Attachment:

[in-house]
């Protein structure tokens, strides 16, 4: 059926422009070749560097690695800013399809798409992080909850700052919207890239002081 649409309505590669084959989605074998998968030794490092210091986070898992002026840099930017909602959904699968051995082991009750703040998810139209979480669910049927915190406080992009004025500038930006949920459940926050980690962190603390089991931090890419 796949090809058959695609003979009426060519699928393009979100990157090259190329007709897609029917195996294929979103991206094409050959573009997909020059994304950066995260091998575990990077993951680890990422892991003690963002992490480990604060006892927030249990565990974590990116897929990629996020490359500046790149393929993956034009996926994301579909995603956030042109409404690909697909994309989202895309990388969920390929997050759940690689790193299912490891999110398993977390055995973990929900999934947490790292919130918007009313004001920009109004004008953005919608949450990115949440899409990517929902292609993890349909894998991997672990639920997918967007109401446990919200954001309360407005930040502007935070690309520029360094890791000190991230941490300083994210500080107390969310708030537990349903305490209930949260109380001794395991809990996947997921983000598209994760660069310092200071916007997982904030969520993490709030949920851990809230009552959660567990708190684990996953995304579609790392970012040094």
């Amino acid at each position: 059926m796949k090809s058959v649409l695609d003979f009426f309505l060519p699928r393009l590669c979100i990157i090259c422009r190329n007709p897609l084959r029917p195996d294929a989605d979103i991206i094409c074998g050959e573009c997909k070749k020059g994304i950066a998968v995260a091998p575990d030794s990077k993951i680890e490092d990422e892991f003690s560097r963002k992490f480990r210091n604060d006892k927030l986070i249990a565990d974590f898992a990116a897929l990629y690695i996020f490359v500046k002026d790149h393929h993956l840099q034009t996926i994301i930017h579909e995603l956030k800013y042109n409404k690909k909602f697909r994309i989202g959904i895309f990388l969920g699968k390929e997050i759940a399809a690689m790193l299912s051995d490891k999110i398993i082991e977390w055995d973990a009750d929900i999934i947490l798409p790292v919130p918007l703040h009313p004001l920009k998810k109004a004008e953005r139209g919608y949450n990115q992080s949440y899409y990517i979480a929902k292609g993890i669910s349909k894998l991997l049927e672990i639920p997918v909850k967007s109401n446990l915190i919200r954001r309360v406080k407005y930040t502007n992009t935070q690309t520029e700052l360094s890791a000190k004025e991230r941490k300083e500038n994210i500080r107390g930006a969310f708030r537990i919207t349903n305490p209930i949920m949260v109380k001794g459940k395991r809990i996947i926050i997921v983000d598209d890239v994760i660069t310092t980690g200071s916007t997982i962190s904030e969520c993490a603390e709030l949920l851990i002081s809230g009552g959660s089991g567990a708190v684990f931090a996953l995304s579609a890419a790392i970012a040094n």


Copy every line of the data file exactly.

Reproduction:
[in-house]
């Protein structure tokens, strides 16, 4: 059926422009070749560097690695800013399809798409992080909850700052919207890239002081 649409309505590669084959989605074998998968030794490092210091986070898992002026840099930017909602959904699968051995082991009750703040998810139209979480669910049927915190406080992009004025500038930006949920459940926050980690962190603390089991931090890419 796949090809058959695609003979009426060519699928393009979100990157090259190329007709897609029917195996294929979103991206094409050959573009997909020059994304950066995260091998575990990077993951680890990422892991003690963002992490480990604060006892927030249990565990974590990116897929990629996020490359500046790149393929993956034009996926994301579909995603956030042109409404690909697909994309989202895309990388969920390929997050759940690689790193299912490891999110398993977390055995973990929900999934947490790292919130918007009313004001920009109004004008953005919608949450990115949440899409990517929902292609993890349909894998991997672990639920997918967007109401446990919200954001309360407005930040502007935070690309520029360094890791000190991230941490300083994210500080107390969310708030537990349903305490209930949260109380001794395991809990996947997921983000598209994760660069310092200071916007997982904030969520993490709030949920851990809230009552959660567990708190684990996953995304579609790392970012040094």
């Amino acid at each position: 059926m796949k090809s058959v649409l695609d003979f009426f309505l060519p699928r393009l590669c979100i990157i090259c422009r190329n007709p897609l084959r029917p195996d294929a989605d979103i991206i094409c074998g050959e573009c997909k070749k020059g994304i950066a998968v995260a091998p575990d030794s990077k993951i680890e490092d990422e892991f003690s560097r963002k992490f480990r210091n604060d006892k927030l986070i249990a565990d974590f898992a990116a897929l990629y690695i996020f490359v500046k002026d790149h393929h993956l840099q034009t996926i994301i930017h579909e995603l956030k800013y042109n409404k690909k909602f697909r994309i989202g959904i895309f990388l969920g699968k390929e997050i759940a399809a690689m790193l299912s051995d490891k999110i398993i082991e977390w055995d973990a009750d929900i999934i947490l798409p790292v919130p918007l703040h009313p004001l920009k998810k109004a004008e953005r139209g919608y949450n990115q992080s949440y899409y990517i979480a929902k292609g993890i669910s349909k894998l991997l049927e672990i639920p997918v909850k967007s109401n446990l915190i919200r954001r309360v406080k407005y930040t502007n992009t935070q690309t520029e700052l360094s890791a000190k004025e991230r941490k300083e500038n994210i500080r107390g930006a969310f708030r537990i919207t349903n305490p209930i949920m949260v109380k001794g459940k395991r809990i996947i926050i997921v983000d598209d890239v994760i660069t310092t980690g200071s916007t997982i962190s904030e969520c993490a603390e709030l949920l851990i002081s809230g009552g959660s089991g567990a708190v684990f931090a996953l995304s579609a890419a790392i970012a040094n």